Grads and Dads: Reflections from an Old Father and Lawyer
We are so grateful that she and her classmates were able to have an unmasked celebration complete with unrestricted hugs and high fives.
On June 17, 2021, the last of our four children graduated from Eastern Regional High School located in Voorhees Township, New Jersey. We are so grateful that she and her classmates were able to have an unmasked celebration complete with unrestricted hugs and high fives. The weather was just perfect and, at 62 years old, this old dad, family lawyer, and education lawyer, could not help but both savor the moments and appreciate the significance of what, in any other year, might have just been another high school graduation. This commencement ceremony felt historic because of not only what our awesome daughter had accomplished over the last four years of her life, but also because of the different perspectives resulting from living through the year that was, the life “successes” of now having raised four “adult” children, and my own personal maturation as both a father and a lawyer.
Our son graduated from Eastern Regional High School back in 2007 and both the World and his/her father/lawyer were very different back then. Much like a veteran athlete and/or otherwise experienced professional whose has tried to do “the right thing” over time, my life has thankfully become slower and easier for me. The last of our four children will be leaving home this September; her older brother is 33 years old and, as such, my wife and I will have had at least one child living with us for over 33 years when we become “empty nesters” in September! Meanwhile, life’s unavoidable challenges have made me a more spiritual and emotional father and lawyer; and my faith has taken me in directions I could not have imagined back in 2007. I’ve come to learn that the single most important question to ask of myself at the end of each and every day has nothing to do with billable hours and/or prevailing in court; the single most important question that every lawyer, father, and human should be asking at the end of the day is: “how well did I love today”? The money, possessions, and worldly recognitions that were so important to me when I was younger have come because I’ve learned to get past my ego-driven pursuits and simply focus on helping the person I’m with at any particular moment, at home, work or play, by actively listening and, when called upon to do so, by providing that person with compassionate advice fueled by love and concern for that person.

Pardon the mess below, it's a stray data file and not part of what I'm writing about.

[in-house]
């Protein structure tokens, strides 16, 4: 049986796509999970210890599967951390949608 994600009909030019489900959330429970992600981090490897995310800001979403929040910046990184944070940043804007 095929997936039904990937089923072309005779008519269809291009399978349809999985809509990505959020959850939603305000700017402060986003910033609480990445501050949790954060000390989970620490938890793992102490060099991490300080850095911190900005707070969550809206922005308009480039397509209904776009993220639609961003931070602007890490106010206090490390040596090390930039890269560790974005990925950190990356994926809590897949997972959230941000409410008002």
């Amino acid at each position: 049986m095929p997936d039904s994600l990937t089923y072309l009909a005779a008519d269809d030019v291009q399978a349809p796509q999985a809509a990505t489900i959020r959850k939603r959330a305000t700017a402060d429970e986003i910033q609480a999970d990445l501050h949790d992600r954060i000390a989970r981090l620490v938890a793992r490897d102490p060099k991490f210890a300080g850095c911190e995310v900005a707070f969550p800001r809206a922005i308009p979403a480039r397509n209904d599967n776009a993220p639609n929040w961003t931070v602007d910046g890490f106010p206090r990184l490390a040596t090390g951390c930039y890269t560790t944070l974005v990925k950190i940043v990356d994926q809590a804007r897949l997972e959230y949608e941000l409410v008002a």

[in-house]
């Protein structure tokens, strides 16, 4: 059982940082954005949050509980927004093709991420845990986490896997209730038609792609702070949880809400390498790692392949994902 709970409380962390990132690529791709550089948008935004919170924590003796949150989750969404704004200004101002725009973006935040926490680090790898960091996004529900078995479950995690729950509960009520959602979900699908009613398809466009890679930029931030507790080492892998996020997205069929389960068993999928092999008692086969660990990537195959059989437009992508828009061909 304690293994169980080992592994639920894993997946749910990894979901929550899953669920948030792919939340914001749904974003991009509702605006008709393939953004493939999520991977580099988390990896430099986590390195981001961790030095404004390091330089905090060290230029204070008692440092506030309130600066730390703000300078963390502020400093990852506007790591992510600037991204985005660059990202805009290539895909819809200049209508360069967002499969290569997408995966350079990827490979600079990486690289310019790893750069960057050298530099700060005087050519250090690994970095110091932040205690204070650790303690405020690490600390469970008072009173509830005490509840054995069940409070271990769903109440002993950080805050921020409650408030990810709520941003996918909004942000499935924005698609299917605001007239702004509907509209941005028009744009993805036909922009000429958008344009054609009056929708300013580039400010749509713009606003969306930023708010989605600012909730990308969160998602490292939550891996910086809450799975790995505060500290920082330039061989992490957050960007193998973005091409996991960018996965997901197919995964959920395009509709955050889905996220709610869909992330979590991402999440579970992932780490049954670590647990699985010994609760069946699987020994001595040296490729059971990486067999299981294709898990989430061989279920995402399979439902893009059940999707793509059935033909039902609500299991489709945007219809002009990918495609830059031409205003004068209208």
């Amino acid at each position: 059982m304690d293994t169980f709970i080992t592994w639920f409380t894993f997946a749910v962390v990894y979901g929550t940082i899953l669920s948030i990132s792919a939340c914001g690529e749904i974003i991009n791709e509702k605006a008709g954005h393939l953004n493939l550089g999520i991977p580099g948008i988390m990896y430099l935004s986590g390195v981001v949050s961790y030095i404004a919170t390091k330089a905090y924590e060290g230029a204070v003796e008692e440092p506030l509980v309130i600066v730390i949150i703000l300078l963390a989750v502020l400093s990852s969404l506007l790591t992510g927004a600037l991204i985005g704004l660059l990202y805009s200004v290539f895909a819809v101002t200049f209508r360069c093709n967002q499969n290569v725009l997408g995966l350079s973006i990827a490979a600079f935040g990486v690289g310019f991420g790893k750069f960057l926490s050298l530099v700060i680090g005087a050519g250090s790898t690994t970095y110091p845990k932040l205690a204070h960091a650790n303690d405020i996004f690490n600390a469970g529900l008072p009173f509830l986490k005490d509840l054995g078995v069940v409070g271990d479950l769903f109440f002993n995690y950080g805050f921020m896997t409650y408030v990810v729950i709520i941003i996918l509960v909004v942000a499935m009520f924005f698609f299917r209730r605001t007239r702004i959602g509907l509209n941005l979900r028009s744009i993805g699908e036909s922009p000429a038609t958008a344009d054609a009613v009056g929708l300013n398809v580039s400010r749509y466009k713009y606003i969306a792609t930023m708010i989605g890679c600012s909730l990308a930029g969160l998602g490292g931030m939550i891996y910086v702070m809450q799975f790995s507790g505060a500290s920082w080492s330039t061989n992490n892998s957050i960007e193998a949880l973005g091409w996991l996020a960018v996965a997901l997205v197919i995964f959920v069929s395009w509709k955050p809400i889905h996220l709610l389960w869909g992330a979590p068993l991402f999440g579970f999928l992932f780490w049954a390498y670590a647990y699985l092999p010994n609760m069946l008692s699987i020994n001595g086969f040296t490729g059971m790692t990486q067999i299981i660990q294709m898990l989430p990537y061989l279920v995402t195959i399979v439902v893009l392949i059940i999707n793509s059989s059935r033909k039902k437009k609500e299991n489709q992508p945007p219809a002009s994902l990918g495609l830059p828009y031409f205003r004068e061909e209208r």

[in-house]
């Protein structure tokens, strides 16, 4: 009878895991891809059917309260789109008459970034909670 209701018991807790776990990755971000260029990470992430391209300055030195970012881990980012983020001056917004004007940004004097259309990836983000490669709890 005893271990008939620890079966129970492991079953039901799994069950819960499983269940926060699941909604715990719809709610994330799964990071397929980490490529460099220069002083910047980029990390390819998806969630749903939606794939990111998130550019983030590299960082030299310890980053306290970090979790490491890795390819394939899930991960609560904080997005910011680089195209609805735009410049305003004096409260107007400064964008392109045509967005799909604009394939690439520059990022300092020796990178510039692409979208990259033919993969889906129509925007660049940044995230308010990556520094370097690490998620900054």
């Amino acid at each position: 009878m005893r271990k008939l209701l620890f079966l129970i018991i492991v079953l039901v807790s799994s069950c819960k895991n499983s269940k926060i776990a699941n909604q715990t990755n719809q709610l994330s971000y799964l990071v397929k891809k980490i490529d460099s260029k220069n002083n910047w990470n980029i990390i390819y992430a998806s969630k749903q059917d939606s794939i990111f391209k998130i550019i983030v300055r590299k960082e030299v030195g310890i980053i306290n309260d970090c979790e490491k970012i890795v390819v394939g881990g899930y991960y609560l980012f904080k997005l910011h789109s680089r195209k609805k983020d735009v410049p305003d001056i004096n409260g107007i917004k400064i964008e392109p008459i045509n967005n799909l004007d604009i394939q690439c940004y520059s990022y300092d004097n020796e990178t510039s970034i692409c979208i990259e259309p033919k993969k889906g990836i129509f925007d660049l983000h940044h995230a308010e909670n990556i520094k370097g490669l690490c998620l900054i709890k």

I’ve learned to simply focus on helping the person I’m with at any particular moment, at home, work or play, by actively listening and, when called upon to do so, by providing that person with compassionate advice fueled by love and concern for that person.
This axiom was demonstrated in real life as I visited with and observed the graduates and their families on June 17, 2021. The changes that I observed in the children and families from preschool to high school graduation were on full display that day. The couples who were able to stay married and/or who were able to divorce in a child-centered way were able to jointly experience this joyous event together. Those parents, graduates, and family members who had forgotten to “love well that day” missed out on “the moments of life” that I cherished now more than ever.
I was also blessed that day to see, in concrete ways, how our education laws have helped our students and teachers “love well”. Special needs students, disabled students, culturally diverse students, and students who back in my day would have been bullied simply for being “different” were celebrated instead of shunned. Issues of gay pride and mental illness were eloquently and courageously addressed by one of the students within his speech to the entire graduating class. The students in 2021 have become more tolerant and respectful of one another and that was on full display as this “child of the seventies” watched diversity be celebrated rather than feared and ridiculed.
We work to “solve problems” for our clients, to both save them money and facilitate their being able to still “love well” when their matter has been concluded.
Our laws do, accordingly, work for real people, real families, real teachers, and real students so long as lawyers and clients take the long view and remember the importance of “loving well” while demanding justice. We here at D&M work toward cost-effectively solving family law and/or education law problems without unnecessary litigation expenses and without fighting with the other parent and/or their child’s school district. While we’ll fight when necessary, we’d prefer to “solve problems” for our clients, to both save them money and facilitate our client’s being able to still “love well” when their matter has been concluded. Please call us for a free phone consultation if you have a family law or education law legal issue.